Assault & Battery Criminal Defense from Zerbe & Pence, PLLC
What is Assault and Battery in the State of West Virginia?
Many people use the terms “assault” and “battery” interchangeably, but they have different meanings under West Virginia law. Assault typically deals with threats, words, and actions that can cause another party to fear violence. Meanwhile, battery consists of actual intentional contact or provocation that results in physical harm. While these charges are typically misdemeanors, they can rise to felony level depending on the severity. The charges also receive harsher sentences when committed against a government representative such as a police officer or state employee. Regardless of the context or severity, everyone deserves assault and battery criminal defense and that is where Zerbe & Pence, PLLC, can help. Call us at (304) 345-2728 or contact us online to set up an assault defense consultation.
Legal Ramifications of Assault or Battery Charges
As mentioned above, most assault and battery charges are misdemeanors and carry typical misdemeanor consequences. Assault typically carries consequences including up to six months in jail and/or fines of up to $100, while battery carries penalties of up to 12 months in jail and/or fines of up to $500. Assault on a public government representative elevates the jail time to 24 hours to six months, and the fine to up to $200. Battery on a government official carries a sentence of one month to one year in jail, while the fine gets elevated to up to $500. Multiple assault or battery charges on a government official becomes a felony and significantly updates those ramifications. Attorney David Pence can represent anyone accused of assault and fight to reduce or eliminate these sentences. Give our Charleston-area law office a call today for more information.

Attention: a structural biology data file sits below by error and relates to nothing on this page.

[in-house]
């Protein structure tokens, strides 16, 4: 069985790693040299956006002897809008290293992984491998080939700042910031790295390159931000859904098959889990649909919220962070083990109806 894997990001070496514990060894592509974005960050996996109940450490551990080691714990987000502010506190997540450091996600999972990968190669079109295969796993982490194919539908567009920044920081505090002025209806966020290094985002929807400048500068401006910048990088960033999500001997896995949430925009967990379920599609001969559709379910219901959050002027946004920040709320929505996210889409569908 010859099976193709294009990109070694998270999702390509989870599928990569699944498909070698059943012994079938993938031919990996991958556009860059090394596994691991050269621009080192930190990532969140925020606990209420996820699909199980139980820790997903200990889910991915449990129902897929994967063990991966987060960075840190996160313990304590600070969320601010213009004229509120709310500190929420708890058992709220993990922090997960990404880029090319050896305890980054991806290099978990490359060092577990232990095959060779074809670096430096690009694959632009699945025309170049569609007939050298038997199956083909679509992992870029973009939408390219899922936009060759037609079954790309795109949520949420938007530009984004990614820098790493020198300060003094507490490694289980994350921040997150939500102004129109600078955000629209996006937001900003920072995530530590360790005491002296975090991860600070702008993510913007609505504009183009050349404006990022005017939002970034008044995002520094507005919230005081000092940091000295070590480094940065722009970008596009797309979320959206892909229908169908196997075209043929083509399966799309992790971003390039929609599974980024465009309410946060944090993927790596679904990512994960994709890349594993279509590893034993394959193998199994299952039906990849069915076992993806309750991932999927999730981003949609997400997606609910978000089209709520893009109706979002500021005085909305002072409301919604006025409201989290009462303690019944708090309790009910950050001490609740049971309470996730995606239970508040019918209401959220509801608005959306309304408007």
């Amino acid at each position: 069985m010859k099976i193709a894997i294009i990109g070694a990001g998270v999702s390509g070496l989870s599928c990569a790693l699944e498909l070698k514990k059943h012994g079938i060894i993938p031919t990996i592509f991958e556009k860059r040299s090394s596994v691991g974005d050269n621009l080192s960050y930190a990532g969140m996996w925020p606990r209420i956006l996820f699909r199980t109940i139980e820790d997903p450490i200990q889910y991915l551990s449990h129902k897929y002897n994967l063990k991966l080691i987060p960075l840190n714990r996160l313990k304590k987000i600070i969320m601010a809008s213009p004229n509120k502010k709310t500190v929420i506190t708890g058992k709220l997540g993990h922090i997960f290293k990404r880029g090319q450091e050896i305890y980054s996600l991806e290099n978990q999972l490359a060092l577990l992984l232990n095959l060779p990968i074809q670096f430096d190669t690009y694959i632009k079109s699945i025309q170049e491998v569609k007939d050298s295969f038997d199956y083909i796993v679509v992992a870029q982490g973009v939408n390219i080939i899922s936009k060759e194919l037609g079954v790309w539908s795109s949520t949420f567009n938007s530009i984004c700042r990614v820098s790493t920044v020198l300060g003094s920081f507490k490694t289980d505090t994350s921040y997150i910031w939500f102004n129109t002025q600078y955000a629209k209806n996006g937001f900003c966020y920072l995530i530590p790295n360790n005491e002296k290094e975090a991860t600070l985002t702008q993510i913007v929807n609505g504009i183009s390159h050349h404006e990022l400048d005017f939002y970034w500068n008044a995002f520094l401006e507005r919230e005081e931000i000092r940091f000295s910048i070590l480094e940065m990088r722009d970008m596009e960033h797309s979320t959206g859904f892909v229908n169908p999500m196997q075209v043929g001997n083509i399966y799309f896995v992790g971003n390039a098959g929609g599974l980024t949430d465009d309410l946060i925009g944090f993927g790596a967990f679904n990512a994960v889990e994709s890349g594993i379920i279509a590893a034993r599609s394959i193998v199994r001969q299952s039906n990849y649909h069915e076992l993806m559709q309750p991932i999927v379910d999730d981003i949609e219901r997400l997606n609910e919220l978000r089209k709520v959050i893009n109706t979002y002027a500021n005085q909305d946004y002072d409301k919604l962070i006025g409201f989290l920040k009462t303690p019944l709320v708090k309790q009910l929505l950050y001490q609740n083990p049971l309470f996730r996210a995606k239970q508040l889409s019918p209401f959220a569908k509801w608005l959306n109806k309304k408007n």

Defenses and Legal Options for Assault and Battery
When defending clients accused of assault or battery, several legal defenses exist that could play to our clients’ advantage. The first, and one of the most common is self-defense. When individuals find themselves under attack, they have the legal right to physically defend themselves. Other defenses include defending another person or personal property, both of which can serve as legal defenses. One final defense includes consent, which argues that the other party agreed to a physical altercation. Zerbe & Pence, PLLC, helps clients find their legal options with assault and battery, which can include plea deals and suspended sentences. For more information, give our law office a call today and experience the difference.